Erik Prince recruited ex-spies to help infiltrate activist groups 'hostile' to Trump agenda: report
An explosive New York Times report revealed Saturday that notorious war profiteer Erik Prince recruited former American and British spies to work with the right-wing group Project Veritas to infiltrate at least one Democratic congressional campaign and organizations "considered hostile" to President Donald Trump's agenda.
"Secretary DeVos' brother was directly involved in a spying scheme in her home state against a teachers' union she's been hostile with for years. If this doesn't clear the bar for an immediate Congressional investigation, nothing does."
—Derek Martin, Allied Progress
Prince is the brother of Education Secretary Betsy DeVos and founder of the mercenary firm Blackwater. Through a spokesperson, he declined the Times' request for comment on the piece, which is based on interviews and documents obtained by the newspaper, including internal Project Veritas emails.
"Both Project Veritas and Mr. Prince have ties to President Trump's aides and family," the Times noted. "Whether any Trump administration officials or advisers to the president were involved in the operations, even tacitly, is unclear. But the effort is a glimpse of a vigorous private campaign to try to undermine political groups or individuals perceived to be in opposition to Mr. Trump's agenda."
The results of the Times' investigation were described by readers on social media as "chilling," "stunning," and "insane." Jacobin magazine assistant editor Alex Press declared, "My paranoid fantasies are all true!" In response to a tweet about the reporting, author and activist Naomi Klein simply wrote, "Read."
The consumer watchdog group Allied Progress responded with a statement Saturday night, calling on the House Oversight Committee to conduct an immediate investigation into what DeVos knew about Prince's activities.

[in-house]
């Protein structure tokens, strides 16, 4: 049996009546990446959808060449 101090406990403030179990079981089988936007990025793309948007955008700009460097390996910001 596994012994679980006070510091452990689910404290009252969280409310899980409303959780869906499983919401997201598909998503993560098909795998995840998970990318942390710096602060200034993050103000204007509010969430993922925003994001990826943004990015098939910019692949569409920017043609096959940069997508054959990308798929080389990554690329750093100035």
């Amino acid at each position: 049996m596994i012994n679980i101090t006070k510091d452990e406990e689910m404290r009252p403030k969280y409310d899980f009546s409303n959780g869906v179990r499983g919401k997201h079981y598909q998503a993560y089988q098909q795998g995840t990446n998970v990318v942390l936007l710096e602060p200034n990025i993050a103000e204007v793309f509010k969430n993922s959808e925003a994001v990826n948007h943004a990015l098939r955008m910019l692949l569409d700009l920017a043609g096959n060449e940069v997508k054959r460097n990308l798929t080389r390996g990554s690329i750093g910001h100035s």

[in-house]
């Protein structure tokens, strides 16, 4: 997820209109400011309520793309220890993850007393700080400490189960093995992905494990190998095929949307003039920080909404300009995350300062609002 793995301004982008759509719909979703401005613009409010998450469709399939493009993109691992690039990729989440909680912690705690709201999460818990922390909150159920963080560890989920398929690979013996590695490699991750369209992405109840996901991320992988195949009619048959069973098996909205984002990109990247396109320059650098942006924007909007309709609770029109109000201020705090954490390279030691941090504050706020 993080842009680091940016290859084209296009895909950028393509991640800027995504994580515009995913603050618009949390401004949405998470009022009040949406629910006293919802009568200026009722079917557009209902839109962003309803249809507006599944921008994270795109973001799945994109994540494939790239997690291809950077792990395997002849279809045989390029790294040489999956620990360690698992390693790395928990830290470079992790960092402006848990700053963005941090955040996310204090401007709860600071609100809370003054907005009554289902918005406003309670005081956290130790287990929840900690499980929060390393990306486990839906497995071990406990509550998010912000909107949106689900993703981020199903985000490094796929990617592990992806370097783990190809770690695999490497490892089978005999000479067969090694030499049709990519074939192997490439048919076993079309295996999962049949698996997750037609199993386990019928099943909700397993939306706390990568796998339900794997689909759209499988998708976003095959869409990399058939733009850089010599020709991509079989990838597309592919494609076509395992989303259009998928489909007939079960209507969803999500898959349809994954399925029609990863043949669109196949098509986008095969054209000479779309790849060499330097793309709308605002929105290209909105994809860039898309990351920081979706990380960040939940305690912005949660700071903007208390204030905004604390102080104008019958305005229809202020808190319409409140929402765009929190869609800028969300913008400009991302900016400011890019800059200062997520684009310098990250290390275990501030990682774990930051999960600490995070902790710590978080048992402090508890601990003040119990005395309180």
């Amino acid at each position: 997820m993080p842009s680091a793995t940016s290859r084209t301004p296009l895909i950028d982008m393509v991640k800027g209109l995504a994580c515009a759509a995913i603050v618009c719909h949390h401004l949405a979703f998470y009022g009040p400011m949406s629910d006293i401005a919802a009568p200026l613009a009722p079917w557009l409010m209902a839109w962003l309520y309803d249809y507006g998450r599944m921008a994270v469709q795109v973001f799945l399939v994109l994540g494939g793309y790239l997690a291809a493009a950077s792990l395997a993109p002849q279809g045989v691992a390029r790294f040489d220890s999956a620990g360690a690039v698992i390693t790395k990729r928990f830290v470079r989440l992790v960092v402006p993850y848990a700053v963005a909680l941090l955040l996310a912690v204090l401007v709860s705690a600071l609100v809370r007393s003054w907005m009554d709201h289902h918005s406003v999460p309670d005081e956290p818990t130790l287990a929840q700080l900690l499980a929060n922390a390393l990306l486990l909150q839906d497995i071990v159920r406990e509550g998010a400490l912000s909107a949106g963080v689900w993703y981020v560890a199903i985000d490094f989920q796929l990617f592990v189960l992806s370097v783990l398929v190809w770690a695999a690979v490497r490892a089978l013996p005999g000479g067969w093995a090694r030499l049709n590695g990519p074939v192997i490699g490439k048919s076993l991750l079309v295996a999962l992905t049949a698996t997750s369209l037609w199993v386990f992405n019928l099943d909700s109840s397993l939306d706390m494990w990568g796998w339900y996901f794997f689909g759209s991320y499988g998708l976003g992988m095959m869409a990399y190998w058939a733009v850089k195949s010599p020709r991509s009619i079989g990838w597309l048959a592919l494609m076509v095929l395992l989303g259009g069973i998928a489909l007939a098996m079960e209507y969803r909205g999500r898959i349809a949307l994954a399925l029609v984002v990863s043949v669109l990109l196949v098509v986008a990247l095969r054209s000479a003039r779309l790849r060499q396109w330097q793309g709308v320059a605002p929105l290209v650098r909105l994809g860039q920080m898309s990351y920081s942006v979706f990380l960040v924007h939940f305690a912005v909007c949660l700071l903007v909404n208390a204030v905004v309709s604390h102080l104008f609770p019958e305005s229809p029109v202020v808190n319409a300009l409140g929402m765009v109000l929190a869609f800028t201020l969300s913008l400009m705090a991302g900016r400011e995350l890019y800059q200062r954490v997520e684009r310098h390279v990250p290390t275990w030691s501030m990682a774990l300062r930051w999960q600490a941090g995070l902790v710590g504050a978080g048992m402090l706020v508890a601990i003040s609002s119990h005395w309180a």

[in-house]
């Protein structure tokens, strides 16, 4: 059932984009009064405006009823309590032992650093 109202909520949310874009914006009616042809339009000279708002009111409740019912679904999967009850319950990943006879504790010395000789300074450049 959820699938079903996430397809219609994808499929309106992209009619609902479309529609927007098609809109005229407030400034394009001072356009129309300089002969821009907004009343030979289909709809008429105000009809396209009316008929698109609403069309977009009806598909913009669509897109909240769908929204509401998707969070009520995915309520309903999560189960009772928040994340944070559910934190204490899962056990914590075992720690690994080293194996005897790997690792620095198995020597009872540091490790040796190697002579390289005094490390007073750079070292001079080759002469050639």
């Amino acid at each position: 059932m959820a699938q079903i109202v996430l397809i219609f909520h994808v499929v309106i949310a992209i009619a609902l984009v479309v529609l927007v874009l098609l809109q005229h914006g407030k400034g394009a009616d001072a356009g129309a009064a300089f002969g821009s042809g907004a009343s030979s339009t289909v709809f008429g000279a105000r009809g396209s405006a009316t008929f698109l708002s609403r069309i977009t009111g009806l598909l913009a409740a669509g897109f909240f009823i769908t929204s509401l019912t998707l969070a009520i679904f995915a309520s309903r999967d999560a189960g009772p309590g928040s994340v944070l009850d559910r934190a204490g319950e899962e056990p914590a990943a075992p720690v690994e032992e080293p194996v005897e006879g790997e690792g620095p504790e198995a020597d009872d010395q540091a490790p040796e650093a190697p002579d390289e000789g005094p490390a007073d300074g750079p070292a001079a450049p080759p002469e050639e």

"There's not a lot of dots to connect here," said Allied Progress director Derek Martin. "Secretary DeVos' brother was directly involved in a spying scheme in her home state against a teachers' union she's been hostile with for years. If this doesn't clear the bar for an immediate Congressional investigation, nothing does."
"We already know Secretary DeVos is no friend of public education, but if she gave the go-ahead to enlist former intelligence officers to steal documents from public education advocates that she disagrees with, it steps well beyond policy disagreement and into criminal territory," Martin added. "If Secretary DeVos was in any way involved, it will confirm that she stops at nothing to undermine public schools."
According to the Times:
One of the former spies, an ex-MI6 officer named Richard Seddon, helped run a 2017 operation to copy files and record conversations in a Michigan office of the American Federation of Teachers, one of the largest teachers' unions in the nation. Mr. Seddon directed an undercover operative to secretly tape the union's local leaders and try to gather information that could be made public to damage the organization, documents show.
Using a different alias the next year, the same undercover operative infiltrated the congressional campaign of Abigail Spanberger, then a former CIA officer who went on to win an important House seat in Virginia as a Democrat. The campaign discovered the operative and fired her.
Both operations were run by Project Veritas, a conservative group that has gained attention using hidden cameras and microphones for sting operations on news organizations, Democratic politicians, and liberal advocacy groups. Mr. Seddon's role in the teachers' union operation—detailed in internal Project Veritas emails that have emerged from the discovery process of a court battle between the group and the union—has not previously been reported, nor has Mr. Prince's role in recruiting Mr. Seddon for the group's activities.
The Times reported that it is unclear whether Seddon was involved in the Spanberger operation and the former British intelligence officer—who is married to American diplomat Alice Seddon—did not respond to the newspaper's request for comment.